• Perhaps greater preponderance of data is making society itself more complex

  • Therefore traditional approaches to measurement are failing

  • Curate’s egg of a society: it is only ‘measured in parts’

Wood or Tree

  • Can either see a wood or a tree.


  • Election polls (UK 2015 elections, EU referendum, US 2016 elections)

  • Clinical trials vs personalized medicine: Obtaining statistical power where interventions are subtle. e.g. social media

Also need

  • More classical statistics!
    • Like the ‘paperless office’
  • A better characterization of human (see later)

  • Larger studies (100,000 genome)
    • Combined with complex models: algorithmic challenges

Challenge 2) Quantifying the Value of Data

There’s a sea of data, but most of it is undrinkable

We require data-desalination before it can be consumed!


  • How do we measure value in the data economy?
  • How do we encourage data workers: curation and management
  • Incentivization for sharing and production.
  • Quantifying the value in the contribution of each actor.

Credit Allocation

  • Direct work on data generates an enormous amount of ‘value’ in the data economy but this is unaccounted in the economy

  • Hard because data is difficult to ‘embody’

  • Value of shared data: Wellcome Trust 2010 Joint Statement (from the “Foggy Bottom” meeting)


  • Encourage greater interaction between application domains and data scientists

  • Encourage visualization of data

  • Adoption of ‘data readiness levels’

  • Implications for incentivization schemes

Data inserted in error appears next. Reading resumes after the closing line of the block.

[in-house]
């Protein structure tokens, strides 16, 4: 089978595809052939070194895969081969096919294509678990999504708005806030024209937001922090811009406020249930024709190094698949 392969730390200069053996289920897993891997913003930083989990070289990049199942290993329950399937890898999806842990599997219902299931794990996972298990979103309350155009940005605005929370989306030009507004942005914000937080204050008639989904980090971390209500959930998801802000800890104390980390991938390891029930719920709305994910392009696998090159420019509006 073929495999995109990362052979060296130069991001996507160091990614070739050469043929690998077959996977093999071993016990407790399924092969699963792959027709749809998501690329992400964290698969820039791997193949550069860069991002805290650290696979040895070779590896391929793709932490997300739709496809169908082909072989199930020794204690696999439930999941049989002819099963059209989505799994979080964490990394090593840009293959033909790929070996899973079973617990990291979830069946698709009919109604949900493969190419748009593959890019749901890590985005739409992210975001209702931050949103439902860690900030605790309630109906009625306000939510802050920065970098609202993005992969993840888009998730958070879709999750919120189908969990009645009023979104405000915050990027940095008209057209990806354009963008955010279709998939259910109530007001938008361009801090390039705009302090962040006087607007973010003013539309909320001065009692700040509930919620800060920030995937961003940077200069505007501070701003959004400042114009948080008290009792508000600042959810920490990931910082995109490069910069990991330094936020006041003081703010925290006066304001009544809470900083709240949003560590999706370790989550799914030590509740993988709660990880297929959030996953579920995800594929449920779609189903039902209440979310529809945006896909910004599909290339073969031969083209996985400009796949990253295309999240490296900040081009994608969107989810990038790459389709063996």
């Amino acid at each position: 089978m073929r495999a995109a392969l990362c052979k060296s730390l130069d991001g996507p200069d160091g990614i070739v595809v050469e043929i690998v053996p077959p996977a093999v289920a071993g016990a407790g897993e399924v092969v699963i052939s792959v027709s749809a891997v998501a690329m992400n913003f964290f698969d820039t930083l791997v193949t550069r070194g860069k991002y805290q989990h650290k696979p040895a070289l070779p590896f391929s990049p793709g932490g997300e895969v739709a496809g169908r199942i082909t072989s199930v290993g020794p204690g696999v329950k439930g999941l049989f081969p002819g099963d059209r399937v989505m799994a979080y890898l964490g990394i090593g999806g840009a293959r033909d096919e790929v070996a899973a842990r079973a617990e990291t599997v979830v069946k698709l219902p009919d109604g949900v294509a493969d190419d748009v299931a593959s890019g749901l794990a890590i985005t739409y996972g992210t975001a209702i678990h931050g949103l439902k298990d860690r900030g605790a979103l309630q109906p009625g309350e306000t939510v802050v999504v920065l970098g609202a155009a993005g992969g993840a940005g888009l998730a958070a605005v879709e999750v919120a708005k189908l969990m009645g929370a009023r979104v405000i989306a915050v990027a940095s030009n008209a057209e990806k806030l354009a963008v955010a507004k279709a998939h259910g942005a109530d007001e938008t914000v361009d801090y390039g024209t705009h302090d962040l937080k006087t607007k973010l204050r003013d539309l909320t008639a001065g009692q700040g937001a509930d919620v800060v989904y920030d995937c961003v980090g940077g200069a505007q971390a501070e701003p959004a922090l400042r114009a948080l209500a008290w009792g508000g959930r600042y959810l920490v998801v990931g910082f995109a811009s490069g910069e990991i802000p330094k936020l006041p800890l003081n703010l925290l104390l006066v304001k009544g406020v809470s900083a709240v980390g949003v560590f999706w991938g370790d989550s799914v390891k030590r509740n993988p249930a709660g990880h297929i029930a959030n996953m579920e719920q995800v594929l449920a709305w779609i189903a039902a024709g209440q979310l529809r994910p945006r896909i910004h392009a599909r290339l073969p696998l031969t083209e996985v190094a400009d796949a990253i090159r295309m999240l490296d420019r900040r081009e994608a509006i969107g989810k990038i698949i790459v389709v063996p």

Privacy, Loss of Control and Marginalization

  • Society is becoming harder to monitor

  • Individual is becoming easier to monitor

  • What does it mean if a computer can predict us better than we can ourselves?


  • Potential for explicit and implicit discrimination on the basis of race, religion, sexuality, health status

  • All prohibited under European law, but can pass unawares, or be implicit


  • Credit scoring, insurance, medical treatment
  • What if certain sectors of society are under-represented in our aanalysis?
  • What if Silicon Valley develops everything for us?

Digital Revolution and Inequality?


  • Work to ensure individual retains control of their own data
  • We accept privacy in our real lives, need to accept it in our digital
  • Control of persona and ability to project

  • Need better technological solutions: trust and algorithms.

Societal Challenges

  • Paradoxes of the Data Society

  • Quantifying the value in the Data

  • Privacy, Transparency, Fairness, Equality


  • Software: TensorFlow, scikit-learn (python), R, Spark.

  • Education

  • Automating the Data Science Pipeline:
  • The Automatic Statistician
  • AutoML


  • Alone ‘big data’ promises much and delivers little.

  • Data needs to be cared for: it needs to be curated and evaluated.

  • Thee stages:
  1. Awareness
  2. Availability
  3. Analysis

Conclusion (2)

  • Hand waving about big data solutions leads to self-deception.

  • The castles we build on our data landscapes must be based on firm foundations.